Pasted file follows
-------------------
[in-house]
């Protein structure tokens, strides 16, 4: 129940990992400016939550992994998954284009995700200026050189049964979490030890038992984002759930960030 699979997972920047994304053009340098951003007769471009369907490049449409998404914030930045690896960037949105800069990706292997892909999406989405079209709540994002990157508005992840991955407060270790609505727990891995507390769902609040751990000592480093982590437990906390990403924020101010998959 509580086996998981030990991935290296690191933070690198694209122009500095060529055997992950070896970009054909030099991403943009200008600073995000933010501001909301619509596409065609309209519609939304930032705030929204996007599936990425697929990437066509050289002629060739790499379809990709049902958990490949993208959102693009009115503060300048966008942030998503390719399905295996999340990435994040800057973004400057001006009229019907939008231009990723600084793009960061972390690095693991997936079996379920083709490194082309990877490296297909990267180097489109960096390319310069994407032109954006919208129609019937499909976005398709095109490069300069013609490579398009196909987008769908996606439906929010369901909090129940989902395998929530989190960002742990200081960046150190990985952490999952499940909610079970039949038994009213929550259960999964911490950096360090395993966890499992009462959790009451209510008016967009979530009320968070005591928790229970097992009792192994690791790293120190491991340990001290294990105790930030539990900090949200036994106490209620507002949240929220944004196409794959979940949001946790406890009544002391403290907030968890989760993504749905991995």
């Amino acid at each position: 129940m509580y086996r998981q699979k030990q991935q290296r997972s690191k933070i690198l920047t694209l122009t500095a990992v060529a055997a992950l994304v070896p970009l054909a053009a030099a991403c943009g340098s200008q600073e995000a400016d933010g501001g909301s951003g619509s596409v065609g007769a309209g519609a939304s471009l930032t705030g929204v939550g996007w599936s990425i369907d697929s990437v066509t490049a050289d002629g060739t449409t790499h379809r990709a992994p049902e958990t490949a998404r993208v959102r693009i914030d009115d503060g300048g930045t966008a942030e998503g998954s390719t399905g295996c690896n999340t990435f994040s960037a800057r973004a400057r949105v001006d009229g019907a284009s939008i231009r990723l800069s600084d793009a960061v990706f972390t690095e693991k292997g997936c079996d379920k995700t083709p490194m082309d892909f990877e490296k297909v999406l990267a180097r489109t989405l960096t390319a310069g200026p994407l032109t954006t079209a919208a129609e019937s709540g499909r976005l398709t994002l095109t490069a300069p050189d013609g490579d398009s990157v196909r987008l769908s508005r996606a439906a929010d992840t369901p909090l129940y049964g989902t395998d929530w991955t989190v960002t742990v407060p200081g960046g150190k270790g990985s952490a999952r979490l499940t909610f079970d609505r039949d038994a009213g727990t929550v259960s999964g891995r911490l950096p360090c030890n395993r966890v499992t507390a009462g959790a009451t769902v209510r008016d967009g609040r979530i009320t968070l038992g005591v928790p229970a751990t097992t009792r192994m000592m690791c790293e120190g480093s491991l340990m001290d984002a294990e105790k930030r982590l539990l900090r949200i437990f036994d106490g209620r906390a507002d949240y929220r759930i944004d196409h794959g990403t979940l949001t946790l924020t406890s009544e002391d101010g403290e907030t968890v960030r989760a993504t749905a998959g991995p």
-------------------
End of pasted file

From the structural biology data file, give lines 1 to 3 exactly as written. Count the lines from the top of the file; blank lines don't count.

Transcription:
[in-house]
């Protein structure tokens, strides 16, 4: 129940990992400016939550992994998954284009995700200026050189049964979490030890038992984002759930960030 699979997972920047994304053009340098951003007769471009369907490049449409998404914030930045690896960037949105800069990706292997892909999406989405079209709540994002990157508005992840991955407060270790609505727990891995507390769902609040751990000592480093982590437990906390990403924020101010998959 509580086996998981030990991935290296690191933070690198694209122009500095060529055997992950070896970009054909030099991403943009200008600073995000933010501001909301619509596409065609309209519609939304930032705030929204996007599936990425697929990437066509050289002629060739790499379809990709049902958990490949993208959102693009009115503060300048966008942030998503390719399905295996999340990435994040800057973004400057001006009229019907939008231009990723600084793009960061972390690095693991997936079996379920083709490194082309990877490296297909990267180097489109960096390319310069994407032109954006919208129609019937499909976005398709095109490069300069013609490579398009196909987008769908996606439906929010369901909090129940989902395998929530989190960002742990200081960046150190990985952490999952499940909610079970039949038994009213929550259960999964911490950096360090395993966890499992009462959790009451209510008016967009979530009320968070005591928790229970097992009792192994690791790293120190491991340990001290294990105790930030539990900090949200036994106490209620507002949240929220944004196409794959979940949001946790406890009544002391403290907030968890989760993504749905991995």
């Amino acid at each position: 129940m509580y086996r998981q699979k030990q991935q290296r997972s690191k933070i690198l920047t694209l122009t500095a990992v060529a055997a992950l994304v070896p970009l054909a053009a030099a991403c943009g340098s200008q600073e995000a400016d933010g501001g909301s951003g619509s596409v065609g007769a309209g519609a939304s471009l930032t705030g929204v939550g996007w599936s990425i369907d697929s990437v066509t490049a050289d002629g060739t449409t790499h379809r990709a992994p049902e958990t490949a998404r993208v959102r693009i914030d009115d503060g300048g930045t966008a942030e998503g998954s390719t399905g295996c690896n999340t990435f994040s960037a800057r973004a400057r949105v001006d009229g019907a284009s939008i231009r990723l800069s600084d793009a960061v990706f972390t690095e693991k292997g997936c079996d379920k995700t083709p490194m082309d892909f990877e490296k297909v999406l990267a180097r489109t989405l960096t390319a310069g200026p994407l032109t954006t079209a919208a129609e019937s709540g499909r976005l398709t994002l095109t490069a300069p050189d013609g490579d398009s990157v196909r987008l769908s508005r996606a439906a929010d992840t369901p909090l129940y049964g989902t395998d929530w991955t989190v960002t742990v407060p200081g960046g150190k270790g990985s952490a999952r979490l499940t909610f079970d609505r039949d038994a009213g727990t929550v259960s999964g891995r911490l950096p360090c030890n395993r966890v499992t507390a009462g959790a009451t769902v209510r008016d967009g609040r979530i009320t968070l038992g005591v928790p229970a751990t097992t009792r192994m000592m690791c790293e120190g480093s491991l340990m001290d984002a294990e105790k930030r982590l539990l900090r949200i437990f036994d106490g209620r906390a507002d949240y929220r759930i944004d196409h794959g990403t979940l949001t946790l924020t406890s009544e002391d101010g403290e907030t968890v960030r989760a993504t749905a998959g991995p």